Often times people stick to routines and keep going to get through the day. Physical, and emotional challenges as overlooked for the sake of surviving to the next day. Because let’s face it, who has time to stop in hustle and bustle of everyday life to care for what is ailing them? That's what tomorrow is for right?
Wrong. Here is two reason why adrenal fatigue should not be ignored:
1. It affects your overall health
2. It is a precursor to further disease
In other words, adrenal fatigue is an indicator that your body is struggling, and a warning sign to change course before you develop an even more serious condition. If you’re consistently stressed and have difficulty functioning, but can’t point to any specific disease as the cause, adrenal fatigue may be part of what’s going on.
Adrenal fatigue can have a profound impact on your health. You may feel tired or exhausted almost all the time, have trouble thinking clearly or remembering, inexplicably gain weight, and struggle with daily life. Adrenal fatigue can also lead to even more serious conditions like Addison’s disease.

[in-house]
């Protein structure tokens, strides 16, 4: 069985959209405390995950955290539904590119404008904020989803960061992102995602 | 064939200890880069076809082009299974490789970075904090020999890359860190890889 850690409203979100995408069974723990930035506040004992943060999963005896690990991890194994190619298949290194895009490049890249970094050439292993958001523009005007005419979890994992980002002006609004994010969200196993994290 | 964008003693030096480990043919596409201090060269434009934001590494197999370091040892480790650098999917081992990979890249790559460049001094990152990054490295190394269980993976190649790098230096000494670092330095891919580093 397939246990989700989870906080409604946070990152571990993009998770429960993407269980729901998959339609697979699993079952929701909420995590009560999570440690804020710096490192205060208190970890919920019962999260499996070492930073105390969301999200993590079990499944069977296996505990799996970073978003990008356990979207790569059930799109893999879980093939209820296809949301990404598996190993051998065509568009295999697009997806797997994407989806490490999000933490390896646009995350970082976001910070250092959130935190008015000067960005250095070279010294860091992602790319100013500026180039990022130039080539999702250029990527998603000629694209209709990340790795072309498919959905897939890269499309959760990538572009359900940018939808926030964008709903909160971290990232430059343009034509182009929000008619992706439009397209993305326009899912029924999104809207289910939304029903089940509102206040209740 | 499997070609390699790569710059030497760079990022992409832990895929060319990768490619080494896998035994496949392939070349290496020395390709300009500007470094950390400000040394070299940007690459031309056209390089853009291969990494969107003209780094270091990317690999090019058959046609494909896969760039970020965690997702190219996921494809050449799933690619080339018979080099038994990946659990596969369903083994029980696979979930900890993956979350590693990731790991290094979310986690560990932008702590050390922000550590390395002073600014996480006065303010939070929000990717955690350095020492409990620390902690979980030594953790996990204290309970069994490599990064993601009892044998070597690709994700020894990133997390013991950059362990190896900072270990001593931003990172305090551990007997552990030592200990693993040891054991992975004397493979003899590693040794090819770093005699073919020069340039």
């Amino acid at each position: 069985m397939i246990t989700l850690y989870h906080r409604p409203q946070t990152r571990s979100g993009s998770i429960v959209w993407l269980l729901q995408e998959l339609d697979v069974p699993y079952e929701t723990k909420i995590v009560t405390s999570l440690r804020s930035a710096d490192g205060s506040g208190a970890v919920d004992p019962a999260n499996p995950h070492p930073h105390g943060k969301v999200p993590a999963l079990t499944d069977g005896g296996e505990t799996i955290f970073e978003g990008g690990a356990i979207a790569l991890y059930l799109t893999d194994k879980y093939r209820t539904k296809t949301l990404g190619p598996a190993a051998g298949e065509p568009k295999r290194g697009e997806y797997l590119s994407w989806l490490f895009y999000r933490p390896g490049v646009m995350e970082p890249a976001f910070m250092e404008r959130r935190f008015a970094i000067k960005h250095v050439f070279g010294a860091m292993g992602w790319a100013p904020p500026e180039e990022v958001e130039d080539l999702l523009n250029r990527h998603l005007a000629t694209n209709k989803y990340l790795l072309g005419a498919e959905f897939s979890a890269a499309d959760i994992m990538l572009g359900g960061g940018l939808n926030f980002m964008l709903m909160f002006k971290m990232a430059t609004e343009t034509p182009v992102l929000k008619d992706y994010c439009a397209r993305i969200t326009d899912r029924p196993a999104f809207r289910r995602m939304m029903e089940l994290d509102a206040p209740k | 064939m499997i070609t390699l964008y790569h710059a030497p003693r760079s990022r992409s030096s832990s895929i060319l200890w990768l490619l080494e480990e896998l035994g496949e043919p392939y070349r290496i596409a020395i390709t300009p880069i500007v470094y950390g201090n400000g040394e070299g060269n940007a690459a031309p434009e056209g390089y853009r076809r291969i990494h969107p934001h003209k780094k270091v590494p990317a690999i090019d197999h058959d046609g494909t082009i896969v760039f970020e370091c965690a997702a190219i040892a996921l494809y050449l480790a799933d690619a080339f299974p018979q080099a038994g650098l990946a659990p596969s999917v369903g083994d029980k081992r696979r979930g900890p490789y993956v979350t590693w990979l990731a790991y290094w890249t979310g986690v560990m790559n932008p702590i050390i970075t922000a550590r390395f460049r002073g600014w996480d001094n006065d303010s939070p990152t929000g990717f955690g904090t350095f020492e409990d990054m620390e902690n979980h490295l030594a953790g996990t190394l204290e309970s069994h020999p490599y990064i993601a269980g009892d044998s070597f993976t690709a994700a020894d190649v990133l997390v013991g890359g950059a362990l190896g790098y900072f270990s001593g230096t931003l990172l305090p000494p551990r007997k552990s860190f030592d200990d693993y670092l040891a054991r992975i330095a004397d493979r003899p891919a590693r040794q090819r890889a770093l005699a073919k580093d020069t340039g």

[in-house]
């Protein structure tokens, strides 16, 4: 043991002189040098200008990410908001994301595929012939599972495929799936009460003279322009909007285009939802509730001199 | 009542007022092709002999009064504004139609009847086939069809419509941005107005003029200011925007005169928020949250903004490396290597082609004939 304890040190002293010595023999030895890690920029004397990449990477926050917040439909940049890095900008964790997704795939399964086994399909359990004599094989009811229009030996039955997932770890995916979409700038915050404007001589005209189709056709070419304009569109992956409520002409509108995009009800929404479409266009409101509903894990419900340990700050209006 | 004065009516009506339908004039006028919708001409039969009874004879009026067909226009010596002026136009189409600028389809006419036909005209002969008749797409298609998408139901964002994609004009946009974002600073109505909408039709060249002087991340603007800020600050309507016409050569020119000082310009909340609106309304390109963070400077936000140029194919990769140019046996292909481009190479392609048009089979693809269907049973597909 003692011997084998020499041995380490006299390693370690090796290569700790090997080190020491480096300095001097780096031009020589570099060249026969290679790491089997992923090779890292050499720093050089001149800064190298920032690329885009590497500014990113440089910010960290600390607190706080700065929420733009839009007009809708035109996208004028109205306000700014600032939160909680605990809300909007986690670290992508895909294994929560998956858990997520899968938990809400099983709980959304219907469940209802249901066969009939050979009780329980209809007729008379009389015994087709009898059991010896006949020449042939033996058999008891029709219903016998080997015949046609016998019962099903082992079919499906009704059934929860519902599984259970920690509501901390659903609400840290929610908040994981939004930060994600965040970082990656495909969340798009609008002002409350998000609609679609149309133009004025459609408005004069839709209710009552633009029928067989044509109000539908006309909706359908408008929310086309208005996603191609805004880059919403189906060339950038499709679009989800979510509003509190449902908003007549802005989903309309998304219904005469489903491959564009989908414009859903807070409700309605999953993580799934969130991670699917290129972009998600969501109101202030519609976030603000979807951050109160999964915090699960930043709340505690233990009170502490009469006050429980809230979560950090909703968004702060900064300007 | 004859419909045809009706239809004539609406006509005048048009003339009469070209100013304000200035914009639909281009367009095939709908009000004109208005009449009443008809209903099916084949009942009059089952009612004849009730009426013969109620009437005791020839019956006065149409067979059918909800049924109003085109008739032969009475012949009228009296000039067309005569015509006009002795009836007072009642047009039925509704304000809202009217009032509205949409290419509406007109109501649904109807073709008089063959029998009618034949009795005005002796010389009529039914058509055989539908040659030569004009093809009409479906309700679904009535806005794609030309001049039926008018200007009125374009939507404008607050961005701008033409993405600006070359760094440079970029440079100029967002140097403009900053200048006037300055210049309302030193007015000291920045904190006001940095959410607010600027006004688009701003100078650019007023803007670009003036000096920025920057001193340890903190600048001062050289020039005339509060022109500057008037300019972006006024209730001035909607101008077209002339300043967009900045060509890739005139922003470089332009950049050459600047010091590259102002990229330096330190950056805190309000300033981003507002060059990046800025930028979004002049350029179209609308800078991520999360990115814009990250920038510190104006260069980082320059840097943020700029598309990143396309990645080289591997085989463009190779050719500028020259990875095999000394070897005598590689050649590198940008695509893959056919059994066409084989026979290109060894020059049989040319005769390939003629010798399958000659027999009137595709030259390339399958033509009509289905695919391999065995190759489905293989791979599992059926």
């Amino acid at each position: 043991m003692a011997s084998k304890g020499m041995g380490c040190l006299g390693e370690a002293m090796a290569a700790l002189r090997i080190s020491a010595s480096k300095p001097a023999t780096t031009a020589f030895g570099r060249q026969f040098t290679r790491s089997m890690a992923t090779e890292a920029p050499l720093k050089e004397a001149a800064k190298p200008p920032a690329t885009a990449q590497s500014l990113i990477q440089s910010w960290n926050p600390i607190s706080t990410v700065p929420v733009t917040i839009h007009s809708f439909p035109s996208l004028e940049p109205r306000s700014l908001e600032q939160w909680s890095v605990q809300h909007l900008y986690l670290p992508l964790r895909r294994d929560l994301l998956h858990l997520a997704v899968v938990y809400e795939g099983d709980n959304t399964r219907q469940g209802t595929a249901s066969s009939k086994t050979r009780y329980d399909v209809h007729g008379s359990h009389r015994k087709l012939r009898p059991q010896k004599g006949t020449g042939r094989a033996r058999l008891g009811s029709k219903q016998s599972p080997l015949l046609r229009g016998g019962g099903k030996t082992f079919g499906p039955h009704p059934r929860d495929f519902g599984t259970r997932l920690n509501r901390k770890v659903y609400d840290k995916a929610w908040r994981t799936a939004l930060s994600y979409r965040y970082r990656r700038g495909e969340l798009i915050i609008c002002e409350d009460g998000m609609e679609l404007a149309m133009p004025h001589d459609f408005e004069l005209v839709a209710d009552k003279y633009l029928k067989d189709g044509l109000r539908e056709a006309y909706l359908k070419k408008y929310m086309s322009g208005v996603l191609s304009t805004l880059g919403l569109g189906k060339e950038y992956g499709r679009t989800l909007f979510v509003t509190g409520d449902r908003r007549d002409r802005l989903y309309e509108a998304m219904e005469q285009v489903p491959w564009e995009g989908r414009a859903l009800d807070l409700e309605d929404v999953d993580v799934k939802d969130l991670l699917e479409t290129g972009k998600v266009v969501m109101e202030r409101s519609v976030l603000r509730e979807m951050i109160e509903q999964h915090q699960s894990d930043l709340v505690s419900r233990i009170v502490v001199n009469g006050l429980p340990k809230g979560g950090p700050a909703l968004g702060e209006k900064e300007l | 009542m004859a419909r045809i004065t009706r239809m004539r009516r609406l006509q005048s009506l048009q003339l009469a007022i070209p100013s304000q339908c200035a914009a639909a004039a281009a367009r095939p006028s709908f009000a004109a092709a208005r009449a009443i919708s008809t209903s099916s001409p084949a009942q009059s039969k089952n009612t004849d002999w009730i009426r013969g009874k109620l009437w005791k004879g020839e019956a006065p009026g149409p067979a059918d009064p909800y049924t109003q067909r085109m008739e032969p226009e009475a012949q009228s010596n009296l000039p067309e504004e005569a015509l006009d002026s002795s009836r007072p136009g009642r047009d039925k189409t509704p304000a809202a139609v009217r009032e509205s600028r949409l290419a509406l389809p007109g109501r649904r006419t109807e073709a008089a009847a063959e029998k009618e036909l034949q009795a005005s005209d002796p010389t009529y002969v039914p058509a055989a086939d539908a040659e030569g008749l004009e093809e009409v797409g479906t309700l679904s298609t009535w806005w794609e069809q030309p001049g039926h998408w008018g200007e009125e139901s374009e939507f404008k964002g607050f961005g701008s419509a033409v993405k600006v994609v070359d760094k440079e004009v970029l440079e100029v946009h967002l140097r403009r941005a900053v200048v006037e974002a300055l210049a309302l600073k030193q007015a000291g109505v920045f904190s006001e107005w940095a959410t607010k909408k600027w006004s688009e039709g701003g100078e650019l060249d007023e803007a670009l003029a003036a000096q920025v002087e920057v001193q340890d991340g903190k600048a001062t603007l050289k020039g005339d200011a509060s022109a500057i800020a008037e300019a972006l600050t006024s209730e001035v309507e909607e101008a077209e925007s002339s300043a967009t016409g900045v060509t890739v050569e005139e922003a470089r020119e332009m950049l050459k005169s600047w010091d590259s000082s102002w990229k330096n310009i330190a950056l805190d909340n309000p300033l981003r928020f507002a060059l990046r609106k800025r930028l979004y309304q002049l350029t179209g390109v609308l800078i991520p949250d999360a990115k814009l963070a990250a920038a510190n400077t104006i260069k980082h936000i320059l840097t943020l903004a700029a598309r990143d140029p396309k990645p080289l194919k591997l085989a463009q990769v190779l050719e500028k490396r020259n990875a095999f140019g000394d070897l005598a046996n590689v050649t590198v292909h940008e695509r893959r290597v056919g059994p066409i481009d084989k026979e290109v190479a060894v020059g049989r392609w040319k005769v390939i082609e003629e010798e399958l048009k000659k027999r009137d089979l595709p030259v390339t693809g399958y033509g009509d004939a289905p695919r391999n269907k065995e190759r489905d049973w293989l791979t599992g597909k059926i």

Annina Burns, Ph.D., who works with a lot of clients with adrenal fatigue in her functional medicine nutrition practice says, “Many people don’t see it coming, you think you’re a little tired. But adrenals are like a fuse. There’s an end to the fuse. It’s best to catch the downward trend early and correct it before you’re lying flat on your back.”
Wondering what the signs and symptoms of adrenal fatigue are?
There are many signs that you may be experiencing adrenal fatigue. Adrenal fatigue is responsible for a range of symptoms, most of which can interfere with your quality of life. Many people with adrenal fatigue find it difficult or impossible to function normally. Some of the major signs of adrenal fatigue include:
• Weight gain
• Trouble sleeping and sudden bursts of energy late at night
• Irritability, anger and mood changes
• Brain fog or difficulty thinking clearly
• Autoimmune disorders
• Loss of interest in sex
• Needing stimulants like caffeine in order to function
• Sugar or salt cravings
• Inability to handle stress
• Digestive problems or constipation
Some people with adrenal fatigue may experience many or most of these symptoms, others only some.
Now that you know what signs and symptoms to look for when it comes to adrenal fatigue, let’s what causes it...
Adrenal fatigue is believed to be primarily the result of stress. However, you probably won’t get adrenal fatigue just because you had a bad day. Adrenal fatigue is caused by long-term exposure to stressors from a variety of sources.